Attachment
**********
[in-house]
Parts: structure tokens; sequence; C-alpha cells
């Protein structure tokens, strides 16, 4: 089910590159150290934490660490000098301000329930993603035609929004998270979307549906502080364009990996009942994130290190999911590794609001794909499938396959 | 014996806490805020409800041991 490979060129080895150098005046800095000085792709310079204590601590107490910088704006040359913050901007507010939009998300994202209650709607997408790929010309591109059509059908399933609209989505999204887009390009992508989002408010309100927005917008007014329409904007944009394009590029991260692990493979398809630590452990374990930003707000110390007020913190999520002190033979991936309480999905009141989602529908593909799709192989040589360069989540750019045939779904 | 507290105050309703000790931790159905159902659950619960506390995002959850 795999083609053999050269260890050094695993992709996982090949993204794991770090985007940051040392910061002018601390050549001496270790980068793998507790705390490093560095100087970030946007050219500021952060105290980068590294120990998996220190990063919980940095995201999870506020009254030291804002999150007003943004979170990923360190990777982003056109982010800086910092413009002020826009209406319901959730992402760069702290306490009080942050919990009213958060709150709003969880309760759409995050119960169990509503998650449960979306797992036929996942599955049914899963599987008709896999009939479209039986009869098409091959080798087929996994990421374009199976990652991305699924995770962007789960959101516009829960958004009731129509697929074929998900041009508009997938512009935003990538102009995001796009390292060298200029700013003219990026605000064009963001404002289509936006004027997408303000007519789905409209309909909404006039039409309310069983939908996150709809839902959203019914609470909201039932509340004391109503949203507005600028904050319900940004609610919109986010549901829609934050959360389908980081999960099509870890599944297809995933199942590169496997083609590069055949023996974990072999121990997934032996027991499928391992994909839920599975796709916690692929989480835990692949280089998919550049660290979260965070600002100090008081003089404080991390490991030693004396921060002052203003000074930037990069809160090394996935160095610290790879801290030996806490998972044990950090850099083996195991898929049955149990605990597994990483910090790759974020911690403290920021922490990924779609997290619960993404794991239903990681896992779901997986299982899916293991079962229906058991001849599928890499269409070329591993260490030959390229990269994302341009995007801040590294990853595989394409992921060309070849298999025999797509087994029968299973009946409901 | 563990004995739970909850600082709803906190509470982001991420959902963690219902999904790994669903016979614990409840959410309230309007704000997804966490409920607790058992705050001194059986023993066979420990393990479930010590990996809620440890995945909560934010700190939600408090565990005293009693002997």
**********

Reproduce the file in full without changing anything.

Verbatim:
[in-house]
Parts: structure tokens; sequence; C-alpha cells
């Protein structure tokens, strides 16, 4: 089910590159150290934490660490000098301000329930993603035609929004998270979307549906502080364009990996009942994130290190999911590794609001794909499938396959 | 014996806490805020409800041991 490979060129080895150098005046800095000085792709310079204590601590107490910088704006040359913050901007507010939009998300994202209650709607997408790929010309591109059509059908399933609209989505999204887009390009992508989002408010309100927005917008007014329409904007944009394009590029991260692990493979398809630590452990374990930003707000110390007020913190999520002190033979991936309480999905009141989602529908593909799709192989040589360069989540750019045939779904 | 507290105050309703000790931790159905159902659950619960506390995002959850 795999083609053999050269260890050094695993992709996982090949993204794991770090985007940051040392910061002018601390050549001496270790980068793998507790705390490093560095100087970030946007050219500021952060105290980068590294120990998996220190990063919980940095995201999870506020009254030291804002999150007003943004979170990923360190990777982003056109982010800086910092413009002020826009209406319901959730992402760069702290306490009080942050919990009213958060709150709003969880309760759409995050119960169990509503998650449960979306797992036929996942599955049914899963599987008709896999009939479209039986009869098409091959080798087929996994990421374009199976990652991305699924995770962007789960959101516009829960958004009731129509697929074929998900041009508009997938512009935003990538102009995001796009390292060298200029700013003219990026605000064009963001404002289509936006004027997408303000007519789905409209309909909404006039039409309310069983939908996150709809839902959203019914609470909201039932509340004391109503949203507005600028904050319900940004609610919109986010549901829609934050959360389908980081999960099509870890599944297809995933199942590169496997083609590069055949023996974990072999121990997934032996027991499928391992994909839920599975796709916690692929989480835990692949280089998919550049660290979260965070600002100090008081003089404080991390490991030693004396921060002052203003000074930037990069809160090394996935160095610290790879801290030996806490998972044990950090850099083996195991898929049955149990605990597994990483910090790759974020911690403290920021922490990924779609997290619960993404794991239903990681896992779901997986299982899916293991079962229906058991001849599928890499269409070329591993260490030959390229990269994302341009995007801040590294990853595989394409992921060309070849298999025999797509087994029968299973009946409901 | 563990004995739970909850600082709803906190509470982001991420959902963690219902999904790994669903016979614990409840959410309230309007704000997804966490409920607790058992705050001194059986023993066979420990393990479930010590990996809620440890995945909560934010700190939600408090565990005293009693002997």